With the research team formed, the company's focus was now on the creation of artificial intelligence geared toward video games and other related applications. This resulted in the development of its initial tools, such as the open-source toolkit for reinforcement learning known as OpenAI Gym and Universe. This tool essentially served as a platform for training AI agents. From 2017 to 2019, the company will go on to shift its attention toward more generalized AI research and development. During this period, they would release a research paper titled "Improving Language Understanding by Generative Pre-Training" which introduced the concept of a Generative Pre-trained Transformer (GPT). Yes, GPT. More on that later on.
"I would not bet against him" - Sam Altman, 2023
Elon Musk later left his board seat citing “a potential future conflict of interest” with his role as CEO of Tesla due to Tesla’s AI development for self-driving cars but remained a donor. There are rumors that this happened as an aftermath of his poaching of one of the top scientists at OpenAI, a Slovak-Canadian computer scientist in the person of Andrey Karpathy [who joined OpenAI back last month claiming that he is very inspired by the impact of their work and that he has personally benefited greatly from it] to become the head of computer vision of Tesla Autopilot.
Fast forward to January 2023 when Sam Altman, the CEO of OpenAI spoke at a StrictlyVC event about the latest at OpenAI. He answered questions about how his other investments fit into larger themes that he expects to play out shortly, and when asked about Elon Musk and his work at Twitter, Sam said although he would do a number of things differently, he would not bet against Elon.
Note: Last night, another board member, Reid Hoffman announced that he has decided to take a step back from the OpenAI board. Reid who is a seasoned entrepreneur and a member of the board at Microsoft and OpenAI claims that he will be investing in companies that will use the OpenAI APIs and believe his position on the board of OpenAI will potentially look like it is leading to differential economic.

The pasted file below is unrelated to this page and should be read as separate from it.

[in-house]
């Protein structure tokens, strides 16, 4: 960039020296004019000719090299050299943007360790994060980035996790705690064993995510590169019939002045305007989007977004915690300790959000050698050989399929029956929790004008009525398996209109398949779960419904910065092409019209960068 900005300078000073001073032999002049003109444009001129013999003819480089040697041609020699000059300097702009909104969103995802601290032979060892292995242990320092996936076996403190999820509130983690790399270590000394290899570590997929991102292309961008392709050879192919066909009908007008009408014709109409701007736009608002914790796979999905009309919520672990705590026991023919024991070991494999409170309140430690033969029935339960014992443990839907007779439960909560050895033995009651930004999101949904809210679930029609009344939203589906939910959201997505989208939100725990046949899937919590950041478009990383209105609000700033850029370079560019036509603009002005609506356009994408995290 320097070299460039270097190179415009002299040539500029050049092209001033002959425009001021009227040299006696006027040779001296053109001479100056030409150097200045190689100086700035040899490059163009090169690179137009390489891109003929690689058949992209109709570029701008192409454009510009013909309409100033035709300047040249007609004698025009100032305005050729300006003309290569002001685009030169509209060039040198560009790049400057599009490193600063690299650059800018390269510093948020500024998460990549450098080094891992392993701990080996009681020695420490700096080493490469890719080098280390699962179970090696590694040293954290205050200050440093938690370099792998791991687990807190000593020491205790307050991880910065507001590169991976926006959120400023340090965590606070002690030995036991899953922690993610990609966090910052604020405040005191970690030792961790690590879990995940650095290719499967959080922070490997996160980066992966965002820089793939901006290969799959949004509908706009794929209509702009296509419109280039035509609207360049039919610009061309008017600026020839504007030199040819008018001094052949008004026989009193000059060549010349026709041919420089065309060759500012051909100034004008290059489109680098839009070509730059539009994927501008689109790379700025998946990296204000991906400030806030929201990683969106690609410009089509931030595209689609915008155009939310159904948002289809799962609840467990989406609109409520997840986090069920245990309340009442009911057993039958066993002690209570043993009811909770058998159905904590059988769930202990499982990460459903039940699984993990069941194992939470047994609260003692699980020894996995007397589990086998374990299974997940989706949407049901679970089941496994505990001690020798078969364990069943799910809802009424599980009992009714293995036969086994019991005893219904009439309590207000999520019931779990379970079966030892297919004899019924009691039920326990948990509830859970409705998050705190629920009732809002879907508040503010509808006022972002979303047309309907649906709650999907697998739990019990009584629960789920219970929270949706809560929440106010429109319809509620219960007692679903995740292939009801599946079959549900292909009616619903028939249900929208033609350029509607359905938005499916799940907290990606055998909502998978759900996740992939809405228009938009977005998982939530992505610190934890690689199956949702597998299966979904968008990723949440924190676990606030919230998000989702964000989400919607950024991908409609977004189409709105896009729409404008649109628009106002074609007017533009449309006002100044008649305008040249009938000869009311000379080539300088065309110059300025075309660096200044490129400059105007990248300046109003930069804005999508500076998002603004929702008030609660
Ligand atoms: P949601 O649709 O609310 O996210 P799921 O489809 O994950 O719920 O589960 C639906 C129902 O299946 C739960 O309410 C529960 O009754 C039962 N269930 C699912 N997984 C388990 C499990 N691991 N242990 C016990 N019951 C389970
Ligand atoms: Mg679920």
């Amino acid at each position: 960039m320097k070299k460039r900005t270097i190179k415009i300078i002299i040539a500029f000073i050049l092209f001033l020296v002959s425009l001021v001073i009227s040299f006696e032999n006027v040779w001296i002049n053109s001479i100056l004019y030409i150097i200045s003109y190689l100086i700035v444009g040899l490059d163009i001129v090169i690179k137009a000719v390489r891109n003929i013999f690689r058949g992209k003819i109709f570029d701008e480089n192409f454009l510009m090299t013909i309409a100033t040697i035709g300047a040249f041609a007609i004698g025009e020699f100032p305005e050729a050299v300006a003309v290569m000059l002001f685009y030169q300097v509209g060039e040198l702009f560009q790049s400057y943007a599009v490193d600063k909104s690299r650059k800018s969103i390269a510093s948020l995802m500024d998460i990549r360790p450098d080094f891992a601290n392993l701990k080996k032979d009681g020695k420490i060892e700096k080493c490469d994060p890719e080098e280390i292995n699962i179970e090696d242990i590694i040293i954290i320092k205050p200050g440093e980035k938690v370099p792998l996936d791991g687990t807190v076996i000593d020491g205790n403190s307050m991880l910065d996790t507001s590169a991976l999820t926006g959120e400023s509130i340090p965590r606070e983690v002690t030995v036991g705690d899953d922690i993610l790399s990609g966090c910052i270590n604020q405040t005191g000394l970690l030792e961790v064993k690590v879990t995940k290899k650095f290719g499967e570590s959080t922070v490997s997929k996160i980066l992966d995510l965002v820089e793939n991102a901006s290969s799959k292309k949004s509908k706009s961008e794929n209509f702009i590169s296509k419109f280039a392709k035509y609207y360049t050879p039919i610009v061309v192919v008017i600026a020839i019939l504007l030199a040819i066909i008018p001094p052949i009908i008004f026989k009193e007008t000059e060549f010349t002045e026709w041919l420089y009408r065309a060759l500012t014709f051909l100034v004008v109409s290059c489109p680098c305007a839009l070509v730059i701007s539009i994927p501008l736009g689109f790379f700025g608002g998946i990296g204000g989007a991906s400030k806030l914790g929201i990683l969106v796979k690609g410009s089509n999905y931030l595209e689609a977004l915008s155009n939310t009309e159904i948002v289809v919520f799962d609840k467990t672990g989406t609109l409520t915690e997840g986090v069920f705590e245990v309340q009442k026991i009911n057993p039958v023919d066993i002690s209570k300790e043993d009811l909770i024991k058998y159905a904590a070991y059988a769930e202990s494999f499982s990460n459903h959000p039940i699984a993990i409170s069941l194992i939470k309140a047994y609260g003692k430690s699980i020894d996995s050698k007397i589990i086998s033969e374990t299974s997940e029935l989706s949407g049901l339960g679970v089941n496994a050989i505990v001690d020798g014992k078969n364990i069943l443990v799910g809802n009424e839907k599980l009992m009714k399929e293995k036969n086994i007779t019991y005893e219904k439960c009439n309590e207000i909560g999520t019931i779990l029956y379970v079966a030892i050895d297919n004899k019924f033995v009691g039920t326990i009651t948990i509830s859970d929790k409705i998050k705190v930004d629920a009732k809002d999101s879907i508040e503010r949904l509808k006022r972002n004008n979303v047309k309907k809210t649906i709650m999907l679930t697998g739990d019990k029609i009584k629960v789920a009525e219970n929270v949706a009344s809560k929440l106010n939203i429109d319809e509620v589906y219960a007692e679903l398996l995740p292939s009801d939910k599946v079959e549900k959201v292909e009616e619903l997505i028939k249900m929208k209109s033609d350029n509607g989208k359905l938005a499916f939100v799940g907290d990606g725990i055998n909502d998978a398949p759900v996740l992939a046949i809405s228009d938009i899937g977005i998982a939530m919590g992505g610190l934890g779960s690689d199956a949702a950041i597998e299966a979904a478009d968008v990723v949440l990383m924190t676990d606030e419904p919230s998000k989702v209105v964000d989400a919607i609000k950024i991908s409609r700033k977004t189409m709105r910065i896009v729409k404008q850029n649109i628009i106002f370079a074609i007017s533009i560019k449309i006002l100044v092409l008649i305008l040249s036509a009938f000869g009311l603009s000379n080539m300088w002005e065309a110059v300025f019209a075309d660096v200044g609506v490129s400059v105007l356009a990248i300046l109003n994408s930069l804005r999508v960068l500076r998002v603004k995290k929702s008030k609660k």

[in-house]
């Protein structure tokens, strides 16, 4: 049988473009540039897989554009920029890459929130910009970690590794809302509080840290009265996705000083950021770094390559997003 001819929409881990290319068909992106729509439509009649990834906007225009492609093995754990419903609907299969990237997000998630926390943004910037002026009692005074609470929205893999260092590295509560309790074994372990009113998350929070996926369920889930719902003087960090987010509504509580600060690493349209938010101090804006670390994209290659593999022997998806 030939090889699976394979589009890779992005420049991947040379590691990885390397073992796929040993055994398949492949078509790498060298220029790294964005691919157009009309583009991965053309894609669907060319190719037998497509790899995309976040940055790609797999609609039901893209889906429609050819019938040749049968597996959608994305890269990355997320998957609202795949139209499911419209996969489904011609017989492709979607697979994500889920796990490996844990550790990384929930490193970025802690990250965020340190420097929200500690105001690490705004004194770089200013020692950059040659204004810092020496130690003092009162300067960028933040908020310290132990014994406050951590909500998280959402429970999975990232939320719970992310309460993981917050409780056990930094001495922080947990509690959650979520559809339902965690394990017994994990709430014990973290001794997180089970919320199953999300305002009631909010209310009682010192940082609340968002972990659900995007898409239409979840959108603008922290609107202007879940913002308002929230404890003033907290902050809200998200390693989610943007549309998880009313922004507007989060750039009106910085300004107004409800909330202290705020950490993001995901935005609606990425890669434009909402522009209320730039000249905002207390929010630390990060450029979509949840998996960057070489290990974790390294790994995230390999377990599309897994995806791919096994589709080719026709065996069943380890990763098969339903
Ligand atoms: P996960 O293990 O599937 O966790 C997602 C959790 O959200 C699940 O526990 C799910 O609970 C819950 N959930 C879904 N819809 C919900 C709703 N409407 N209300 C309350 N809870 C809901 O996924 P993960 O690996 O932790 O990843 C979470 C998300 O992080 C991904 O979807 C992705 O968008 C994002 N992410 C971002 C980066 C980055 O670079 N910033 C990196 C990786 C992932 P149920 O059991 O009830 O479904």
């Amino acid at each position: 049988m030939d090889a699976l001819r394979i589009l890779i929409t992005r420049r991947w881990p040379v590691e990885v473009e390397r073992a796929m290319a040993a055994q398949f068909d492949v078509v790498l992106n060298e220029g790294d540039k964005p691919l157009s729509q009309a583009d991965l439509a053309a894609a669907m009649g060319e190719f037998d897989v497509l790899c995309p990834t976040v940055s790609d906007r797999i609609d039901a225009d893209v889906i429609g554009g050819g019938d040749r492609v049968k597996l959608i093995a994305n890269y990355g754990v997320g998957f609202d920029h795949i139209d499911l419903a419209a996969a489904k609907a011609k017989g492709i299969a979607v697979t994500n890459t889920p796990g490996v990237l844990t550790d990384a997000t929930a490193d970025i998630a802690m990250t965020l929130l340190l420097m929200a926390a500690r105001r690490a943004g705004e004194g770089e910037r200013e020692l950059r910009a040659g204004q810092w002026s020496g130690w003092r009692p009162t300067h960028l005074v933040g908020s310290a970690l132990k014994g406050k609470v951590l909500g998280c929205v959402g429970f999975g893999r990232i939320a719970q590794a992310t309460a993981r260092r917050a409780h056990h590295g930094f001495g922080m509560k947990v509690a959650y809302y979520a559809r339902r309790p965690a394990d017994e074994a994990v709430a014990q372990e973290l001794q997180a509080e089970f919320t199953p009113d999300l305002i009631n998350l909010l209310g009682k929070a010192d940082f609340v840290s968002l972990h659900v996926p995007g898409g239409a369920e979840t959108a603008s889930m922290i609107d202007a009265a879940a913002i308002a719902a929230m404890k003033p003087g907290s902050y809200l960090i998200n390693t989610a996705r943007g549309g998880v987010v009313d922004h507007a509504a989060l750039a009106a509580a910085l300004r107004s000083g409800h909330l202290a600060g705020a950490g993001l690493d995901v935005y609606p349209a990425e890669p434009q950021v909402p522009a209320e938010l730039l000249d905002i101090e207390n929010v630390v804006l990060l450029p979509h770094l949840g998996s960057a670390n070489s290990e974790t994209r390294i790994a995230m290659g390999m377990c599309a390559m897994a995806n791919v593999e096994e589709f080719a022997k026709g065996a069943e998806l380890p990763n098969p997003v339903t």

Bringing Imagination to Life: The GPTs
In my humble opinion, what makes OpenAI's work stand out is how they seek to bring imagination to life like we have never seen before. Nothing quite encapsulates how different their work (with their image-from-text generator DALL-E in this case) is as much as this excerpt from a blog post I wrote seven months ago.
OpenAI's first step towards this dates as far back as June 2018 when they developed GPT-1 (Generative Pre-trained Transformer 1). It would be the first model in the GPT series of large language models (LLMs) that are designed to generate human-like text by predicting the next word in a sequence of text. Nine months later, the second version, GPT-2 was launched. Typically in engineering, second versions tend to incorporate improvements and new features that address the limitations and shortcomings of the first one and this was no different. While GPT-1 was trained on 7000 unpublished books, GPT-2 was trained on 8 million documents that were scraped from Reddit. Talk about an upgrade!
However, that was not all - not even close. In May 2020, GPT-3 whose use would soon change everything for the company was released. It was trained on 570Gb of plain text and unlike the other GPT series, it was trained for more than one epoch. For context, an epoch is an iteration over the entire data provided and GPT-3 was iterated over the entire data more than once. GPT-3 will form the basis for GitHub Copilot, DALL-E and of course, ChatGPT.